Notes week 22 - 2017

Internet 

Internet Report 2017

Mary Meeker from KPCB released her yearly internet report and as always it's a treat to read - all 355 slides. One interesting tidbit was designer : developer ratios (slide 188) which is 1 designer per ~6-7 developers. It’s good this is improving. It means that design is getting more important and developers get more productive. Both are good things.

 

Google Chrome Will Automatically Block Annoying Ads

Google Contributor

Google is going to bundle an ad filter by default with Chrome. The ad filter removes ads which are not in line with the guidelines set out by the "Coalition for Better Ads". As a long time users of ad filters, I am happy to see more attention is going to improve the ad experience on the internet. Though I wonder if it will be enough. Ad blocking is now installed on 18% of desktop computers and on 1% of mobile devices in the US. The problem with ads is that they've gone downhill in quality and relevancy. Most of it has to do with the lowering of ad costs and the increase inventory by publishers to compensate.

Next, Google is also launching Google Contributor where users can pay a small fee to see the ad-free version. That's an interesting twist. It only supports 12 sites for now and no major site is part of the line up yet. It's also unclear what the pricing is. Google says sites charge a flat fee per page view but without signing up, you can't actually see what the flat fee is. Also you've to enable them manually. There's still some work to do here.

 

Hardware 

Apple Is Manufacturing a Siri Speaker to Outdo Google and Amazon 

Apple is presumably introducing a wireless speaker with Siri integration. It is a logical extension to Apple's product portfolio. Apple’s challenge is that Siri today is not that useful and HomeKit has not taken off. Adoption of HomeKit by vendors has been slow due to Apple’s high bar for integration. My home has many home automation devices. None of them are compatible with Apple’s HomeKit.

Though like the EarPods this product will add to the bottom line and keep investors at bay (for now). I would be surprised if Apple can create serious momentum over Echo or Home in the short term. Both Amazon and Google have great services (shopping and search) which elevate these products immediately to the next level. Besides music Apple does not have any great services.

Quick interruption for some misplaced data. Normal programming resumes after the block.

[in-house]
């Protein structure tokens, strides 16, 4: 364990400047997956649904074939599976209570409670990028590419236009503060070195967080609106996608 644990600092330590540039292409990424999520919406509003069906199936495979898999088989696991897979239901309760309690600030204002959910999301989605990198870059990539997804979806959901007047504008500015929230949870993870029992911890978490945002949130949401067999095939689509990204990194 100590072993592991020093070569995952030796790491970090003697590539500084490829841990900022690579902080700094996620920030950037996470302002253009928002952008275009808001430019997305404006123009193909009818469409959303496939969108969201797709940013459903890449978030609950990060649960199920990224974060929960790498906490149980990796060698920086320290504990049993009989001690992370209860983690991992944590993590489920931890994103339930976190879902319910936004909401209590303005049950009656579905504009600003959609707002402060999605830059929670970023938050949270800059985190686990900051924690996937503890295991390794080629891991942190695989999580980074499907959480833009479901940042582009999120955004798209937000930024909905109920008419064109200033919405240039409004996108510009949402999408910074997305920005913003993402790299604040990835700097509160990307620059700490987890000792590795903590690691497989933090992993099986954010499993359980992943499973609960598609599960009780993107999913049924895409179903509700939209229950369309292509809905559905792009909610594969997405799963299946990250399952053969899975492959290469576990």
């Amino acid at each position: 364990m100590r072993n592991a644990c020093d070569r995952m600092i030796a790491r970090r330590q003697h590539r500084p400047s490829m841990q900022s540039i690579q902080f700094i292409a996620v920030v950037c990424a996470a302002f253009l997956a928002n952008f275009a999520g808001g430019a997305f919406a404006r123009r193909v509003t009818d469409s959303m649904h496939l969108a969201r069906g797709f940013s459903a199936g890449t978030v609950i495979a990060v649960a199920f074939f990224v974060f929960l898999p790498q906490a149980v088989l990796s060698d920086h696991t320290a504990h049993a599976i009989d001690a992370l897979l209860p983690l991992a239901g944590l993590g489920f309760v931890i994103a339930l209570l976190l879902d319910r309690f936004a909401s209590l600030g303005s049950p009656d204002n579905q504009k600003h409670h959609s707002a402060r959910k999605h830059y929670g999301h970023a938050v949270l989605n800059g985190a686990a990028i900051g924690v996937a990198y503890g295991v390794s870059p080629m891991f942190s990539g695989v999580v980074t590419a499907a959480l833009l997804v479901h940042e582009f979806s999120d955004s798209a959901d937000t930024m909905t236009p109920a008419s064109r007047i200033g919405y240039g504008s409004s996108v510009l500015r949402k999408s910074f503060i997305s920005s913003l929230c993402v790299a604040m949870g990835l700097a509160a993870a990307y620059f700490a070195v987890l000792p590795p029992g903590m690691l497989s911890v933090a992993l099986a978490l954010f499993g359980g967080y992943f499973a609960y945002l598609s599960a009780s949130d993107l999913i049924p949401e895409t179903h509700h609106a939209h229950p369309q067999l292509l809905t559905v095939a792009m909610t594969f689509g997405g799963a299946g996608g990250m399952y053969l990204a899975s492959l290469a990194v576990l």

Exclusive: this is the Essential Phone 

Essential Home is an Amazon Echo competitor that puts privacy first

Andy Rubin's company Essential announced two products today; Phone and Home. The Essential Phone is made of titanium / ceramic and has a screen which "incorporates" the front camera. The Essential Home looks a more capable Echo Show and it can act more independently from the cloud than Amazon's echo line of products. 

There's a lot of chatter about the Essential Phone where assumptions are made that the market is owned by Apple and Samsung. This is certainly true today in the premium segment of the smartphone market. But as smartphone hardware and software (read Android) is becoming a commodity, there's enough room in the market for competitors in the premium space. The hardest part is to capture people's attention especially without a clear distinguishing factor. I wonder if the Essential Phone has what it takes to do that.

The Essential Home is a much more interesting product. I am super bullish on the Echo Show. My experience with the Echo Dot proves that a screen can be super beneficial in the interaction with the device. I think these devices are the first inklings of ambient computing and the start of unbundling the smartphone. 

Patents

SCOTUS has invalidated patent rights after first sale. This is an important steps towards freedom for owners to handle your own equipment as you see fit. The context was refurbishment of ink cartridges for printers but the ruling applies to any equipment sold with refillable cartridges like a lot of medical equipment. Clearly patents were abused in this case to limit the freedom of owners of equipment and artificially inflate pricing on the market for consumables. 

U.S. Supreme Court Curbs Patent-Holder Power to Block Resale

Hybrid / Web Apps

Chrome dropped support for PNaCl and embraced WebAssembly. This means there's consensus among the major browser that WebAssembly is going to be the implementation for portable compiled apps on the web. Chrome and Firefox support it already and Edge + Safari offer it in their preview versions. This makes cross-browser cross-platform high performance web apps a reality like 3D games or video editors.

Goodbye PNaCl, Hello WebAssembly! 

Blockchain

Crypto Tokens: A Breakthrough in Open Network Design 

Chris Dixon talks about his excitement for crypto tokens. He compares it to open source and open information. It's fair but it's going further than that. It's marrying peer 2 peer and permanentness on the network.

$35 Million in 30 Seconds: Token Sale for Internet Browser Brave Sells Out

Brave BATs ICO sale raised $35M in 30s. It sounds like we're heading into a bubble. Brave previously raised $7M in 2 rounds. It feels that $30M is a bridge too far for where the company is today. Apparently many people disagree, let's see what happens next.